Abstract

In spite of their unrivalled ecological success, the origins of terrestrial mandibulates have long remained virtually unknown. In recent years, claims have been made based on phylogenetic results that fuxianhuiids, iconic fossils of the Chengjiang biota and purported basal euarthropods, were in fact mandibulates, allied with the problematic euthycarcinoids as the closest sister-group to Mandibulata or even stem myriapods. A reexamination of euthycarcinoid mouthparts has since brought additional support to this view. Here, we reinvestigated the anterior anatomy of the Cambrian euarthropod Fuxianhuia and its relatives. We demonstrate that the fuxianhuiid head is that of a mandibulate, sharing similarities with hymenocarines, including a limbless intercalary segment. The hypostome is a sub-triangular sclerite partially fused but anatomically independent from a large, bilobed labral plate, as observed in many extant mandibulate taxa as well as euthycarcinoids. The so-called “specialized post-antenn(ular) appendages” are therefore the mandibles, with a tripartite palp and large dented gnathal lobe partially covered by the hypostome-labrum complex. Under a “deep split” phylogenetic scenario, Fuxianhuia and its relatives are resolved as sister group to both total-group Myriapoda and Mandibulata as a whole.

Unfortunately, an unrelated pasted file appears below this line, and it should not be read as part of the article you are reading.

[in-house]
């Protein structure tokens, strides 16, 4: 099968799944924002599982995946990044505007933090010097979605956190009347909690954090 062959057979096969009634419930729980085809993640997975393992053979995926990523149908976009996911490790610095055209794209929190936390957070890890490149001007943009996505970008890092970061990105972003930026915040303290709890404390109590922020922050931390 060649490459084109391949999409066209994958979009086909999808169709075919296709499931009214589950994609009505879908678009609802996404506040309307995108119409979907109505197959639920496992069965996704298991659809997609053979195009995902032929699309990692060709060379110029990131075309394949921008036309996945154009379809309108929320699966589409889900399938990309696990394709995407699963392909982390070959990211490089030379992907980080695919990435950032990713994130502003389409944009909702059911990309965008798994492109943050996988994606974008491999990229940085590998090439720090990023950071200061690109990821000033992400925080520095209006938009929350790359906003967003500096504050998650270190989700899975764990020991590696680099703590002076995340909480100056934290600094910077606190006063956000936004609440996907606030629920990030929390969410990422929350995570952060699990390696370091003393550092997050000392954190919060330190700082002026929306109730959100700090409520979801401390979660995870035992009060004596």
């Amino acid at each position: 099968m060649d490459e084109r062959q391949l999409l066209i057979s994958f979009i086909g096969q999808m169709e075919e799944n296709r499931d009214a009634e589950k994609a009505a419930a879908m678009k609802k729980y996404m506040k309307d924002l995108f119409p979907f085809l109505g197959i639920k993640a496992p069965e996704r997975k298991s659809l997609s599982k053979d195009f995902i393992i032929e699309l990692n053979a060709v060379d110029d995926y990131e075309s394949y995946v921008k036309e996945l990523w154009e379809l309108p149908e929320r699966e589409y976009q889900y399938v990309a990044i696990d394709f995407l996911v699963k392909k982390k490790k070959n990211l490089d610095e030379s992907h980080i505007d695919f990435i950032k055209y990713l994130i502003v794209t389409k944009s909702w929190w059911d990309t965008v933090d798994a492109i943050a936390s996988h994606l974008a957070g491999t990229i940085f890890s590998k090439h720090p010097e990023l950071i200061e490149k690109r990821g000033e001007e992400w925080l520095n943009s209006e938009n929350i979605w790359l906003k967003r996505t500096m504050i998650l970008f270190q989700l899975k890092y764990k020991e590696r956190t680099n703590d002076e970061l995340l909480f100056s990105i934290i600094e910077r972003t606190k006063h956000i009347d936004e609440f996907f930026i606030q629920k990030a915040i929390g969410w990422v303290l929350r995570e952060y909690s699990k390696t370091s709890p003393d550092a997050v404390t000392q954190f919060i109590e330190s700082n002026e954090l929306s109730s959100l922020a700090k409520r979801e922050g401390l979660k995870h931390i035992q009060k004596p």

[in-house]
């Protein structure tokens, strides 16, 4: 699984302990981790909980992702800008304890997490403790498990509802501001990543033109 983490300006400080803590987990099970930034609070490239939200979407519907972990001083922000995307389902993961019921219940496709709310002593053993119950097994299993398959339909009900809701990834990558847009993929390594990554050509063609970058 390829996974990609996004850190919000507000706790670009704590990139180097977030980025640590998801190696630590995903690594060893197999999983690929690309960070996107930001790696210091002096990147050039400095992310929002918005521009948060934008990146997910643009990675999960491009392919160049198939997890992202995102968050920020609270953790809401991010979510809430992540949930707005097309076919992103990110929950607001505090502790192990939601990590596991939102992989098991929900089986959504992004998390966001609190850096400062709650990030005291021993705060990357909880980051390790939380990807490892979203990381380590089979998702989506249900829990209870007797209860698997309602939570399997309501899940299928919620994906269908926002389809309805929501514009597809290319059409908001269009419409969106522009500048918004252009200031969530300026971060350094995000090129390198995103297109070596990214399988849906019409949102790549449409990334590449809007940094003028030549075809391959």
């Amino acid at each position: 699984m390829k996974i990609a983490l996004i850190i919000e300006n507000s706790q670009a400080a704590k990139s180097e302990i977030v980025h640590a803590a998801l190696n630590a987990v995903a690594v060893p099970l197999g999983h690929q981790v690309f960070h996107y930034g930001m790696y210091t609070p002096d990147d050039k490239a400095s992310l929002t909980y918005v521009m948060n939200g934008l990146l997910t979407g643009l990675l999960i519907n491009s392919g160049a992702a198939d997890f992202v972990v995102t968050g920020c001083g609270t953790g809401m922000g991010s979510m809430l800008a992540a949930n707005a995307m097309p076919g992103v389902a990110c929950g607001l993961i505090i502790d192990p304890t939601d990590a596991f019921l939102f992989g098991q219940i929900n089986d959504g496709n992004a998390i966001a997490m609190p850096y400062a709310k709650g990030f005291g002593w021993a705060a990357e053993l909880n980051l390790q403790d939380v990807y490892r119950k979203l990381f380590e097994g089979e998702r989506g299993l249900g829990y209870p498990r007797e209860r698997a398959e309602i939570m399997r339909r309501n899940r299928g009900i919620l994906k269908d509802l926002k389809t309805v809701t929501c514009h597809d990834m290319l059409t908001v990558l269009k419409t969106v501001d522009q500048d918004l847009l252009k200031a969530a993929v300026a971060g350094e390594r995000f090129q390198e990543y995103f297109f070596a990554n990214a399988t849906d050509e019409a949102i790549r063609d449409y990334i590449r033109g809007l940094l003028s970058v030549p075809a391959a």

Thematic collection: This article is part of the Cambrian Explosion collection available at: https://www.lyellcollection.org/cc/advances-cambrian-explosion

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